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Genome wide features, distribution and correlations of NF-Y binding sites

Publication date: Available online 18 October 2016
Source:Biochimica et Biophysica Acta (BBA) - Gene Regulatory Mechanisms
Author(s): Federico Zambelli, Giulio Pavesi
NF-Y is a trimeric transcription factor that binds on DNA the CCAAT-box motif. In this article we reviewed and complemented with additional bioinformatic analysis existing data on genome-wide NF-Y binding characterization in human, reaching the following main conclusions: (1) about half of NF-Y binding sites are located at promoters, about 60–80 base pairs from transcription start sites; NF-Y binding to distal genomic regions takes place at inactive chromatin loci and/or DNA repetitive elements more often than active enhancers; (2) on almost half of its binding sites, regardless of their genomic localization (promoters or distal regions), NF-Y finds on DNA more than one CCAAT-box, and most of those multiple CCAAT binding loci present precise spacing and organization of the elements composing them; (3) there exists a well defined class of transcription factors that show genome-wide co-localization with NF-Y. Some of them lack their canonical binding site in binding regions overlapping with NF-Y, hence hinting at NF-Y mediated recruitment, while others show a precise positioning on DNA of their binding sites with respect to the CCAAT box bound by NF-Y. This article is part of a Special Issue entitled: Nuclear Factor Y in Development and Disease, edited by Prof. Roberto Mantovani.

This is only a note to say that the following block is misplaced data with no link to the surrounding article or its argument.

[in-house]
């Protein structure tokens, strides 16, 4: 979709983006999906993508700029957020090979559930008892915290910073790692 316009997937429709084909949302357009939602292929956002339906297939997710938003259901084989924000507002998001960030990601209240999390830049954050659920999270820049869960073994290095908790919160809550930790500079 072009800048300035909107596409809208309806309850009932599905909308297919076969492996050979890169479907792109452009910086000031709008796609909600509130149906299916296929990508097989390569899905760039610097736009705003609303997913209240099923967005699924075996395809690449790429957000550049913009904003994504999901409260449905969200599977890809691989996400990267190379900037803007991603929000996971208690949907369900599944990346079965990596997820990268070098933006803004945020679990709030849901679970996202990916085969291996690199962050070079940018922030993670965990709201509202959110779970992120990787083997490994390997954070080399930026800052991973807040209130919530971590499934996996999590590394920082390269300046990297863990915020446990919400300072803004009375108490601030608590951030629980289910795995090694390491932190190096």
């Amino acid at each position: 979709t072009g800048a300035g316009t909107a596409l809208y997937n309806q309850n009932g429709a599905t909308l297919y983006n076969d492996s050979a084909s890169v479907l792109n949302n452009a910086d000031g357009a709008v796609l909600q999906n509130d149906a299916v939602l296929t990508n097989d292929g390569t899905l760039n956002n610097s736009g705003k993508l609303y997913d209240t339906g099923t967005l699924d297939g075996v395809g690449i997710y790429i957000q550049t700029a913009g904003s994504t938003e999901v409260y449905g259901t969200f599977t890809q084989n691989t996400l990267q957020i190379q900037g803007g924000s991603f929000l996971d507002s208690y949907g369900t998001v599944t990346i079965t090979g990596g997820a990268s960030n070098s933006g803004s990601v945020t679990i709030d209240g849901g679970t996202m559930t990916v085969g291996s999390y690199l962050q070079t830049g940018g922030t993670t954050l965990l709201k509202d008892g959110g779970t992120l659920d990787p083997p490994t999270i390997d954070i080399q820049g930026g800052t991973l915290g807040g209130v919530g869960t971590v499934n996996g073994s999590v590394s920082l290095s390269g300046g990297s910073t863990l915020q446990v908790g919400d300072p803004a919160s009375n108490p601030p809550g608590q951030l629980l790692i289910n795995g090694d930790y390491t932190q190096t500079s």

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Arsenic induced squamous cell carcinoma of skin – atypical presentation with aggressiveness.

2016-10-29T04-45-55Z
Source: The Southeast Asian Journal of Case Report and Review
Santu Mondal, Soumita Poddar, Mridul Kanti Biswas.
A 68 year old gentleman from arsenic affected area presented with an ulceration at skin at the junction of neck and thorax (left side) and a lump at left upper neck. On examination, ulcer was 3×3 cm. In size. There was an enlarged lymph node at level I I cervical region. There were hyperkeratoses and hyperpigmentation at multiple site. Patient had lost one finger at left upper extremity. Biopsy and histopathological examination from the ulcer revealed squamous cell carcinoma. CT scan of whole abdomen showed multiple hypodence space occupying lesion in liver, consistent with metastasis. Patient was treated with chemotherapy with palliative intent. This case has atypical presentation with aggressiveness in behaviour. The case is described along with a review of literature.


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Retrogastric cyst due to perforated appendix

2016-10-29T04-45-55Z
Source: The Southeast Asian Journal of Case Report and Review
Digamber Chaubey, Anand Pandey, Archika Gupta, Shiv Narain Kureel.
Appendicitis is the most common abdominal emergency. The lifetime risk of having appendicitis is 8.6% for males and 6.7% for females; while the lifetime risk of appendicectomy is 12.0% for males and 23.1% for females. A very important complication of this entity is appendicular perforation. We treated a patient of appendicular perforation with extremely uncommon manifestation- retrogastric cyst leading to gastric outlet obstruction.


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Membranous Nephropathy With Transverse Myelitis

2016-10-29T04-45-55Z
Source: The Southeast Asian Journal of Case Report and Review
Mudasir Mushtaq, Maqbool Wani, Mushtaq Ahmed Wani, Rouf Asimi, Sawan Verma, Irfan Shah.